As the Amazon Rain Forest was a little too far for a geography field trip, Prep Five enjoyed a more local expedition to Worsley Woods this week, to explore features that all woods and forests share. The weather was perfect for a rain forest trip, wet and humid!

As soon as we entered the woods, we used our sense of hearing to listen the rain dripping from the highest branches. We could also hear some beautiful bird song. It may not have been the sound of the macaws, parrots and harpy eagles who inhabit the real rain forest, but the blackbirds were doing their best!

We took a close look at the leaf litter which forms the bottom layer of all woods and forests – was that a leech happily crawling across Mr Grant’s hands? Someone definitely found a slug in their handful! As well as using our sense of touch, we also smelt the leaf litter, which reminded someone of a slightly rotten barbecue…! As we ventured in further, we counted how many different types of plants in the woods jostle for space, each fighting to survive, just as they would in a larger rain forest.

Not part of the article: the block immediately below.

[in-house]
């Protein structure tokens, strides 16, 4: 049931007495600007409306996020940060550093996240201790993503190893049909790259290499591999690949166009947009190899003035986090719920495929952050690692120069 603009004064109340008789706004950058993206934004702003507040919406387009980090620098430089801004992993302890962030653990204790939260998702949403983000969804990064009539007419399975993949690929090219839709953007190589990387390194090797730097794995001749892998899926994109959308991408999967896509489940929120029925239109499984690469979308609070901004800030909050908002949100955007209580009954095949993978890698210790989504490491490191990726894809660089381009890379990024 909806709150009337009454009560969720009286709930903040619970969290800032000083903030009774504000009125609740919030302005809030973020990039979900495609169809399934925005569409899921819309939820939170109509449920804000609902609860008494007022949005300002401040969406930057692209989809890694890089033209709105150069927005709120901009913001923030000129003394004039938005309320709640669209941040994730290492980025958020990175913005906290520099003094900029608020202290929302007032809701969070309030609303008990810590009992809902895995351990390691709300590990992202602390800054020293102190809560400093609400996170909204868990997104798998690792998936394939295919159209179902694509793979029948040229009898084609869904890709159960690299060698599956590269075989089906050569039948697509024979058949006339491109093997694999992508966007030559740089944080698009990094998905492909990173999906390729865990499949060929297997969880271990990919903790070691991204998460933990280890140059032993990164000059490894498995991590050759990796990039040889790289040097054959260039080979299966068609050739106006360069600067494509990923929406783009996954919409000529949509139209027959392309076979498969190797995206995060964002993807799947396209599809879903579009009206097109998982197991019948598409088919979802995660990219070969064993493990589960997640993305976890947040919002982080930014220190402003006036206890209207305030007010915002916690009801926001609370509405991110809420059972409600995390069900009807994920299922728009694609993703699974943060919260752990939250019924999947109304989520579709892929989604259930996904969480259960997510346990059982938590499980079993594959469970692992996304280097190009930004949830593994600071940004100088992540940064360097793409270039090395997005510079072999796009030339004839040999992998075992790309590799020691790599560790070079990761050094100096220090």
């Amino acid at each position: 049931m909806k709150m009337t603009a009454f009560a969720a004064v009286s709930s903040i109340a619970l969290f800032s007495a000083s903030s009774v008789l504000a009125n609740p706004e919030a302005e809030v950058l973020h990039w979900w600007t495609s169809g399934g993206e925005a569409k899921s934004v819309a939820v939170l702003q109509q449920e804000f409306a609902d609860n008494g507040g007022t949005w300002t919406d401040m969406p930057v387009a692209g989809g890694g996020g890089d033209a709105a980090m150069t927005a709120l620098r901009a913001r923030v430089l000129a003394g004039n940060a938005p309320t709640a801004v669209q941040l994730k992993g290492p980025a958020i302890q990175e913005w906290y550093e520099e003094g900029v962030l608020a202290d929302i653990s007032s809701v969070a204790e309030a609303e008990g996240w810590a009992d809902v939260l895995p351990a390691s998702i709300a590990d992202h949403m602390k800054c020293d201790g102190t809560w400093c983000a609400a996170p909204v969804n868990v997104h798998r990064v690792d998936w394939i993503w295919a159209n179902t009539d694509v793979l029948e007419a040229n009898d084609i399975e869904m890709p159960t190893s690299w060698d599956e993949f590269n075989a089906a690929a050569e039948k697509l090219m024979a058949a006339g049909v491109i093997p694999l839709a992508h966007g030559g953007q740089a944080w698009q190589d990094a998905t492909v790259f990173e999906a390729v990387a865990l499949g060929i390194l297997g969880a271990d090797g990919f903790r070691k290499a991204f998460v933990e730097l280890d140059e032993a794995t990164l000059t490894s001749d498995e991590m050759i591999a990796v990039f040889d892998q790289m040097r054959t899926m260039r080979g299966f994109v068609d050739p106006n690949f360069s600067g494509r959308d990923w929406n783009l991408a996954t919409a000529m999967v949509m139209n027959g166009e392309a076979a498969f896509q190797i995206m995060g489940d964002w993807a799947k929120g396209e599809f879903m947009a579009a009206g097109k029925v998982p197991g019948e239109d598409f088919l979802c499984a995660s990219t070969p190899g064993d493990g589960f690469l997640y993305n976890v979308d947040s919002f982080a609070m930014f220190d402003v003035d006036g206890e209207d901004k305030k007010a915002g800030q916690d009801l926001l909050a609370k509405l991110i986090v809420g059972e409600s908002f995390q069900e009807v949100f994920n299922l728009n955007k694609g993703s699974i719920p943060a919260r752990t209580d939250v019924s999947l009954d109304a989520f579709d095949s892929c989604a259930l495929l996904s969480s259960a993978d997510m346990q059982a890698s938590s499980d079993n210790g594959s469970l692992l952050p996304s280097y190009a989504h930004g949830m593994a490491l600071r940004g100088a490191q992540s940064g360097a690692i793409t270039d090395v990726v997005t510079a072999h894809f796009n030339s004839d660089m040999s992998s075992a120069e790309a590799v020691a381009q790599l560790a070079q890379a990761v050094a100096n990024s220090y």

Growing below the taller trees, we found tiny trees which had just started to grow. However, the dense canopy made by the leaves and branches above made it impossible for them to find the light and sun which they would need to survive. We spotted gaps in the canopy, where older trees died which allowed smaller plants like grass and ferns to start to grow on the woodland floor.

When we made our rainforest games at school, we learnt about some of the creatures who make rainforests their home, such as jaguars, sloths, howler monkeys and red-eyed tree frogs; unfortunately there was nothing quite this exotic in Worsley Woods, but we did say hello to some lively dogs out on their afternoon walk!

On our way back to school, we heard the relentless flow of traffic and learnt how much of the woods had been destroyed to build the M60 motorway. Similarly, large parts of rain forests all over the world are destroyed when roads are built, destroying the habitats of many animals and plants and felling huge numbers of the trees which give our planet oxygen and absorb carbon dioxide.

We had plenty of food for thought as we ambled back and were fuelled by more tangible food in the form of Jammy Dodgers and Bourbon biscuits to keep us going! Our thanks to Mr Grant for his enthusiasm and geographic and scientific expertise, and to Eva in Year Ten who kindly accompanied us.

Prep V explore the rainy Worsley forest….

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